The value of online food market in Africa’s most populous nation could hit $142 million (N66.740 billion at parallel market rate) before the year winds down, data from the newly released Jumia Food Index 2020 has shown.
Nigeria’s online food market is ahead of countries like Ghana, Kenya, Uganda and Senegal, which represents orders for food and grocery via digital platforms.
The report linked the expansion in Nigeria’s online food market to new generation of Nigerian middle class consumers, who were spending a bigger portion of their disposable income on food and grocery during the coronavirus lockdowns.
“Increased internet access, smartphone penetration, COVID-19 pandemic and induced social distancing guidelines, continue to drive an uptake in online food ordering, as many people now prefer to order via their smartphone as against going out to restaurants,” said Massimiliano Spalazzi, CEO of Jumia Nigeria.
No fewer than 63 per cent of Nigeria’s 200 million people spend their income on food, SB Morgen Intelligence said in a recent report, as consistent inflationary pressures weigh on cost of living.
Food inflation in Nigeria touched 17.4% in October, its highest point since February 2017, according to the National Bureau of Statistics.
Spalazzi said the coronavirus outbreak did not only prove that online food delivery could be not just a commodity but a necessity.
He predicted that more people would rely more significantly on having their meals and groceries delivered to their doorsteps by online food markets in contrast to visiting offline retail shops to purchase such items as the world continue to confront COVID-19.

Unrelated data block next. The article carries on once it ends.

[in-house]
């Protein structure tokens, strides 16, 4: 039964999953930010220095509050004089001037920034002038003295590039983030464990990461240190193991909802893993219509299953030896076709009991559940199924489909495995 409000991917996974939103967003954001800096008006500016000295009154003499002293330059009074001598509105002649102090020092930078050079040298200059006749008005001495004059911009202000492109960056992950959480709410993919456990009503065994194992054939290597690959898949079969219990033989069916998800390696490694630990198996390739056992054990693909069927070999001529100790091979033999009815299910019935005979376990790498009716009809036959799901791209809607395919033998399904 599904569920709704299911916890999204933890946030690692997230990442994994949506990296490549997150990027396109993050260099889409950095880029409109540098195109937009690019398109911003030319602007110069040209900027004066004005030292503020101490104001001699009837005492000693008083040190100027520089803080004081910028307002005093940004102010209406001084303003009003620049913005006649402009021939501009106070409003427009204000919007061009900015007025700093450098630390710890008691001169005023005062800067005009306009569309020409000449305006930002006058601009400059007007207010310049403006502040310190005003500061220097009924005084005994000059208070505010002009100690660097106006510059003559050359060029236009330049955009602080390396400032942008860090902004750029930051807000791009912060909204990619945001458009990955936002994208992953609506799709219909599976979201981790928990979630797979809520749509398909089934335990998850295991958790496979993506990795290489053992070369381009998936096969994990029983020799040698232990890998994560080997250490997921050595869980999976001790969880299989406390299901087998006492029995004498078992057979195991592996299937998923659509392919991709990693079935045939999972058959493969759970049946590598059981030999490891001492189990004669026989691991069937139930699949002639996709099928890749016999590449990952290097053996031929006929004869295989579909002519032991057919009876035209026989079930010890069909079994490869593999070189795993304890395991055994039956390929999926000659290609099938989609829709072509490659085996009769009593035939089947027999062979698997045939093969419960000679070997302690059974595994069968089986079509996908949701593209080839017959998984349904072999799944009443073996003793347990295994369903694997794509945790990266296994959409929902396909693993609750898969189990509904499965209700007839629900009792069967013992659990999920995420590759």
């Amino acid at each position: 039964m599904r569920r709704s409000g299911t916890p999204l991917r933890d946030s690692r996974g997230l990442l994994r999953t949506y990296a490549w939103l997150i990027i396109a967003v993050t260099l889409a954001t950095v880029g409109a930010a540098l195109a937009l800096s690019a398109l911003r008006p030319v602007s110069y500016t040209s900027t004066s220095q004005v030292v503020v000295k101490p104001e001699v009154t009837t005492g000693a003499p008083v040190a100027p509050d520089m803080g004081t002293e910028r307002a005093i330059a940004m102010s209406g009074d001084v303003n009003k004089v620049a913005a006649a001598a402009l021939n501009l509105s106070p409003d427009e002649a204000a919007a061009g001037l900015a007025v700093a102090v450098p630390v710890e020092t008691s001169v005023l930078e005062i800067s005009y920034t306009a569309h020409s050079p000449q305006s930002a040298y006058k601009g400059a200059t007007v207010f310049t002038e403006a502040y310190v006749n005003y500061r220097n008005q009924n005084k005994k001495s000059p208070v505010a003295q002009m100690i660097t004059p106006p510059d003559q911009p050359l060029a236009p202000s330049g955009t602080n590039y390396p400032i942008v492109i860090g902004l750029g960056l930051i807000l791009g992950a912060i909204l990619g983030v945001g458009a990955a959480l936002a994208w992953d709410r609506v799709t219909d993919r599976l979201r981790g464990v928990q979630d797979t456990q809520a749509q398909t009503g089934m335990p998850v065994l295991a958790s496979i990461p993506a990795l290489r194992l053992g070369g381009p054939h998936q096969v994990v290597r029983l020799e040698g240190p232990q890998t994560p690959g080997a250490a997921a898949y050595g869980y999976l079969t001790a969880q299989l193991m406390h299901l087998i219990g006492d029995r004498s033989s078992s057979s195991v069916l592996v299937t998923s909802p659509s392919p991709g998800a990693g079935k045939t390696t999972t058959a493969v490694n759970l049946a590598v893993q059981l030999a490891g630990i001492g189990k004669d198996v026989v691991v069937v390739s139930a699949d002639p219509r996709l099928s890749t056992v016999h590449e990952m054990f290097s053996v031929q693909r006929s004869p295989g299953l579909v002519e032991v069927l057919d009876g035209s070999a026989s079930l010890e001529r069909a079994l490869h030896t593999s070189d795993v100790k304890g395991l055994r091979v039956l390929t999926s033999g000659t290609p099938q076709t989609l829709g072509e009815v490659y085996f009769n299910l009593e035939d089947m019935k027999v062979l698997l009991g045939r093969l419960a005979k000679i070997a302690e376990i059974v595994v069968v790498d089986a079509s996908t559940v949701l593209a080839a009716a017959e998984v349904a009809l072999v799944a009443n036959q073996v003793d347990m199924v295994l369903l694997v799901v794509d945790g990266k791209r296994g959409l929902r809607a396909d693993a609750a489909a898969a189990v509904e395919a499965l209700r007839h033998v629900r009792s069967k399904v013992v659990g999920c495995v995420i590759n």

The global food grocery and retail market reported total revenues of $44.9 billion, equivalent to a compound annual growth of 8.7 per cent in the past eight years.
The report observed that online food market and retailing would keep enlarging as consumers find comfort and convenience when shopping for food.
“With the outbreak of COVID-19, the demand for food rose significantly, especially online food delivery as a result of the lockdown and social distancing guidelines. Many people relied heavily on food delivery as opposed to shopping in grocery markets.
“With over 200 million and an average of 18 years, Nigeria’s population is expected to double over the next 30 years at a growth rate averaging around 2.3 per cent in a year. With its diversification plan from oil production, the country is set to witness growth in a large consumer market such as food and grocery retail market,” the report said.
Online food market could be boosted as Nigeria approaches the festive season of Christmas and the New Year celebrations.